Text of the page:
Serbia In 1999 the Parliament of the Federal Republic of Yugoslavia voted for the country to join the Union. In 2007 Tomislav Nikolic said during a speech that he wished that Serbia would strengthen its ties with and eventually join the Union State.[22] Serbia has since submitted its application to the EU.

South Ossetia: currently has observer status in parliamentary sessions. In informal statements, Abkhazian and South Ossetian prime ministers have expressed interest in joining the Union with the Spokesman of the Union reciprocating this interest. No formal requests known so far.

Transnistria: in the Transnistrian referendum of 2006 97.2 % of the population voted for a reunion of Transnistria with the Russian Federation, which analysts say indicates a possibility that Transnistria might unilaterally ask to join the Union, once it is established. Already in spring 1998, 66.5 % of Transnistrian voters supported joining the Union of Russia and Belarus in a non-binding referendum by the Transnistrian state. However, not being recognised by either member, this is unlikely to happen in the near future.

Institutions and legal framework

The Treaty on the Creation of a Union State has established the following institutions:

A Supreme State Council, the highest authority in the Union State, made up of the Presidents, Prime Ministers and the heads of both chambers of the Parliaments of both countries. Each state has one vote in the Council, meaning effectively that all decisions must be unanimous.
A Council of Ministers, composed of the member states' Prime Ministers, Ministers of Foreign Affairs, Economy, and Finance and the State Secretary of the Union.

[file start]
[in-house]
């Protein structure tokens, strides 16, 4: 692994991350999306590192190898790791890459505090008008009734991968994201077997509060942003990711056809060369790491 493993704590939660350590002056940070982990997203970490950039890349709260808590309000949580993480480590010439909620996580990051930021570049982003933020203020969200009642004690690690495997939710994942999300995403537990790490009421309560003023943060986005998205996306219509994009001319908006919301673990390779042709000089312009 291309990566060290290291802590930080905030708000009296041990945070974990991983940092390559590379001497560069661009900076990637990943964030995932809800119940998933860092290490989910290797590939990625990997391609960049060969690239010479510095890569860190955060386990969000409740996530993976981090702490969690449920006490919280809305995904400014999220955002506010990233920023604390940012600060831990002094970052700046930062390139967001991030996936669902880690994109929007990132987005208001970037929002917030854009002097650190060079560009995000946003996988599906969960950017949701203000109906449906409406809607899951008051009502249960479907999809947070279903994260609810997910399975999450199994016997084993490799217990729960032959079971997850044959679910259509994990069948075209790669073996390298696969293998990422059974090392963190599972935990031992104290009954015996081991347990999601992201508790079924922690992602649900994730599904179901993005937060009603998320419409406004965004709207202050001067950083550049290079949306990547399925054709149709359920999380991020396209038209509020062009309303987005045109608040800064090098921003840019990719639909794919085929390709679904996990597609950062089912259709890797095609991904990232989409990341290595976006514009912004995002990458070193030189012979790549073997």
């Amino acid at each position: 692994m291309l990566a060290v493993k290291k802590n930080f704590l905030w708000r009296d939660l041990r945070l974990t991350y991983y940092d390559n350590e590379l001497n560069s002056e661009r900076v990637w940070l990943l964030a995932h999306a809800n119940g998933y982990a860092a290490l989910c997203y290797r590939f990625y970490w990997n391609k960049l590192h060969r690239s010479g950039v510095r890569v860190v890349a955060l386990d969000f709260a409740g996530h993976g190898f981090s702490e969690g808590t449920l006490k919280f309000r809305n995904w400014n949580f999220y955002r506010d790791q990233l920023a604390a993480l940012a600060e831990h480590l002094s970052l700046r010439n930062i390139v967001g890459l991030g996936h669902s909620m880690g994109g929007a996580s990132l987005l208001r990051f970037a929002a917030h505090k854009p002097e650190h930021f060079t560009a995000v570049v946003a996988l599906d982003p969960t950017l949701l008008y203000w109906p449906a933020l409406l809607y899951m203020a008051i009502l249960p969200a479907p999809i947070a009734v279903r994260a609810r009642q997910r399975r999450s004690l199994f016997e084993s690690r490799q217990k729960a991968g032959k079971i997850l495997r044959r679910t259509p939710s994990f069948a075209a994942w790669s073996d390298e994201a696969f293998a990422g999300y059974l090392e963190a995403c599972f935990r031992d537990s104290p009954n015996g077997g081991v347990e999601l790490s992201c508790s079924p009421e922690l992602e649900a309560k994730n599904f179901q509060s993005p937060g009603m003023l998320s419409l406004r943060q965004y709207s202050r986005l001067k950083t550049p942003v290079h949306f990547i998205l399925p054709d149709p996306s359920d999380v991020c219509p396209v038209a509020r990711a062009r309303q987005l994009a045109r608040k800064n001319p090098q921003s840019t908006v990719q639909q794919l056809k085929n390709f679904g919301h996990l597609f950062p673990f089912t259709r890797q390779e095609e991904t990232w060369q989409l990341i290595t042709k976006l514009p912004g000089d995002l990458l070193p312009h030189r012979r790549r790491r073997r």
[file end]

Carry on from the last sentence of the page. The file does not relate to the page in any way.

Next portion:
A bicameral Union Parliament, comprising an elected House of Representatives, which contains 75 deputies from Russia and 28 from Belarus, elected by the general populace of each, and a House of the Union with an equal number of deputies (36) from each nation selected by their respective upper legislative houses. The Union Parliament has never been put into effect.
A Court of the Union, consisting of nine judges appointed for six-year terms. The Court of the Union was never established.
A House of Audit or Accounting Chamber, controlling the implementation of the budget.
Each member state retains its own sovereignty and international personality, meaning that Russia and Belarus are still fully responsible for their own internal affairs and external relations. The Union State cannot itself claim representation in other international organizations or overrule legislation or government decisions of its member states, except in cases specified by the Union Treaty. As such, the Union State most resembles a supranational confederation on the order of the African Union, or the Union of South American Nations.
Pavel Borodin is the current State Secretary of the Union. He was first appointed by the Supreme State Council on January 26, 2000 for a four-year term. In 2004 and 2008 his term was renewed for an additional four years.